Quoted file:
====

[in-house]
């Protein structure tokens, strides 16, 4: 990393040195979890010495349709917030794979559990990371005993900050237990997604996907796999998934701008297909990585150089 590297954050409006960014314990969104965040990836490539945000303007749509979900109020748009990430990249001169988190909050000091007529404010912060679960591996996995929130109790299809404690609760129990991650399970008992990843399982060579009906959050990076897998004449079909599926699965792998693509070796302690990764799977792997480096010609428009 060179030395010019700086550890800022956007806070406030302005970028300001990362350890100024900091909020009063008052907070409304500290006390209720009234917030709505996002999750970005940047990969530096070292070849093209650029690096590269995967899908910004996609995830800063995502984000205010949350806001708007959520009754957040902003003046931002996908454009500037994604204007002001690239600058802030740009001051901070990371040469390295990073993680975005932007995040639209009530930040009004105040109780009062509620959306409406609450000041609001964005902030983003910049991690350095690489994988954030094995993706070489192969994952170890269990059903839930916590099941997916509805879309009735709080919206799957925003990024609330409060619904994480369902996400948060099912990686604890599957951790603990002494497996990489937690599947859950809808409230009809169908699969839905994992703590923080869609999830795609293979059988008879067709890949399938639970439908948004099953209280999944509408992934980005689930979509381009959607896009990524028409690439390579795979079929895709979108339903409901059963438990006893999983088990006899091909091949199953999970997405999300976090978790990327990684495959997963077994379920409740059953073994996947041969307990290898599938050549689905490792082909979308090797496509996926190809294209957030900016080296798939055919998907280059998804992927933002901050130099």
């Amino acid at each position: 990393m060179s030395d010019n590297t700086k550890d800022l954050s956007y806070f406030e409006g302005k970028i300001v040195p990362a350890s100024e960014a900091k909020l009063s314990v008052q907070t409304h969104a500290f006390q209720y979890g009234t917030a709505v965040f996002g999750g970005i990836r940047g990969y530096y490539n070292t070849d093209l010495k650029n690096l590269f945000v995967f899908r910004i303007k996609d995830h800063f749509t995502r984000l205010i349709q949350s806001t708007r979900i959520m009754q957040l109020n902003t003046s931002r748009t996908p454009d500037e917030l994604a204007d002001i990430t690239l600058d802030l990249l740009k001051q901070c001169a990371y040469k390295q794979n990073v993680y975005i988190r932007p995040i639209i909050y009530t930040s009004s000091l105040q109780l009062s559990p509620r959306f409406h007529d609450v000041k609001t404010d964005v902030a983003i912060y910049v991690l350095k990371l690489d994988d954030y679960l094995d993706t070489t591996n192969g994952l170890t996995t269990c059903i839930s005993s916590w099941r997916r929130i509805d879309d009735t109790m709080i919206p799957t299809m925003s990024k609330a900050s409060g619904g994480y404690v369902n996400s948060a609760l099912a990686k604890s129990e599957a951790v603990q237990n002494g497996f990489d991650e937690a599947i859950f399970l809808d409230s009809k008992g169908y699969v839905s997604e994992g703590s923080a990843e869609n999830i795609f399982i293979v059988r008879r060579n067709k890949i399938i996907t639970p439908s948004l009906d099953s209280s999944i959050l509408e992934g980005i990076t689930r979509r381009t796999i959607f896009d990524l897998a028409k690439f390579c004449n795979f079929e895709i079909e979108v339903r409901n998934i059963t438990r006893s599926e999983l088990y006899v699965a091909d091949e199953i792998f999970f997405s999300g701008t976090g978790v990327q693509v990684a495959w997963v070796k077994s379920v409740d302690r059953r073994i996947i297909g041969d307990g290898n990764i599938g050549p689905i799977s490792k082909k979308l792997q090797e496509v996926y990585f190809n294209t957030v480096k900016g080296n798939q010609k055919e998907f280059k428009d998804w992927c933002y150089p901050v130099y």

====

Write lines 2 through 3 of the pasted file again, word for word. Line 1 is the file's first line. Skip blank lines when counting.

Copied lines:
């Protein structure tokens, strides 16, 4: 990393040195979890010495349709917030794979559990990371005993900050237990997604996907796999998934701008297909990585150089 590297954050409006960014314990969104965040990836490539945000303007749509979900109020748009990430990249001169988190909050000091007529404010912060679960591996996995929130109790299809404690609760129990991650399970008992990843399982060579009906959050990076897998004449079909599926699965792998693509070796302690990764799977792997480096010609428009 060179030395010019700086550890800022956007806070406030302005970028300001990362350890100024900091909020009063008052907070409304500290006390209720009234917030709505996002999750970005940047990969530096070292070849093209650029690096590269995967899908910004996609995830800063995502984000205010949350806001708007959520009754957040902003003046931002996908454009500037994604204007002001690239600058802030740009001051901070990371040469390295990073993680975005932007995040639209009530930040009004105040109780009062509620959306409406609450000041609001964005902030983003910049991690350095690489994988954030094995993706070489192969994952170890269990059903839930916590099941997916509805879309009735709080919206799957925003990024609330409060619904994480369902996400948060099912990686604890599957951790603990002494497996990489937690599947859950809808409230009809169908699969839905994992703590923080869609999830795609293979059988008879067709890949399938639970439908948004099953209280999944509408992934980005689930979509381009959607896009990524028409690439390579795979079929895709979108339903409901059963438990006893999983088990006899091909091949199953999970997405999300976090978790990327990684495959997963077994379920409740059953073994996947041969307990290898599938050549689905490792082909979308090797496509996926190809294209957030900016080296798939055919998907280059998804992927933002901050130099």
């Amino acid at each position: 990393m060179s030395d010019n590297t700086k550890d800022l954050s956007y806070f406030e409006g302005k970028i300001v040195p990362a350890s100024e960014a900091k909020l009063s314990v008052q907070t409304h969104a500290f006390q209720y979890g009234t917030a709505v965040f996002g999750g970005i990836r940047g990969y530096y490539n070292t070849d093209l010495k650029n690096l590269f945000v995967f899908r910004i303007k996609d995830h800063f749509t995502r984000l205010i349709q949350s806001t708007r979900i959520m009754q957040l109020n902003t003046s931002r748009t996908p454009d500037e917030l994604a204007d002001i990430t690239l600058d802030l990249l740009k001051q901070c001169a990371y040469k390295q794979n990073v993680y975005i988190r932007p995040i639209i909050y009530t930040s009004s000091l105040q109780l009062s559990p509620r959306f409406h007529d609450v000041k609001t404010d964005v902030a983003i912060y910049v991690l350095k990371l690489d994988d954030y679960l094995d993706t070489t591996n192969g994952l170890t996995t269990c059903i839930s005993s916590w099941r997916r929130i509805d879309d009735t109790m709080i919206p799957t299809m925003s990024k609330a900050s409060g619904g994480y404690v369902n996400s948060a609760l099912a990686k604890s129990e599957a951790v603990q237990n002494g497996f990489d991650e937690a599947i859950f399970l809808d409230s009809k008992g169908y699969v839905s997604e994992g703590s923080a990843e869609n999830i795609f399982i293979v059988r008879r060579n067709k890949i399938i996907t639970p439908s948004l009906d099953s209280s999944i959050l509408e992934g980005i990076t689930r979509r381009t796999i959607f896009d990524l897998a028409k690439f390579c004449n795979f079929e895709i079909e979108v339903r409901n998934i059963t438990r006893s599926e999983l088990y006899v699965a091909d091949e199953i792998f999970f997405s999300g701008t976090g978790v990327q693509v990684a495959w997963v070796k077994s379920v409740d302690r059953r073994i996947i297909g041969d307990g290898n990764i599938g050549p689905i799977s490792k082909k979308l792997q090797e496509v996926y990585f190809n294209t957030v480096k900016g080296n798939q010609k055919e998907f280059k428009d998804w992927c933002y150089p901050v130099y």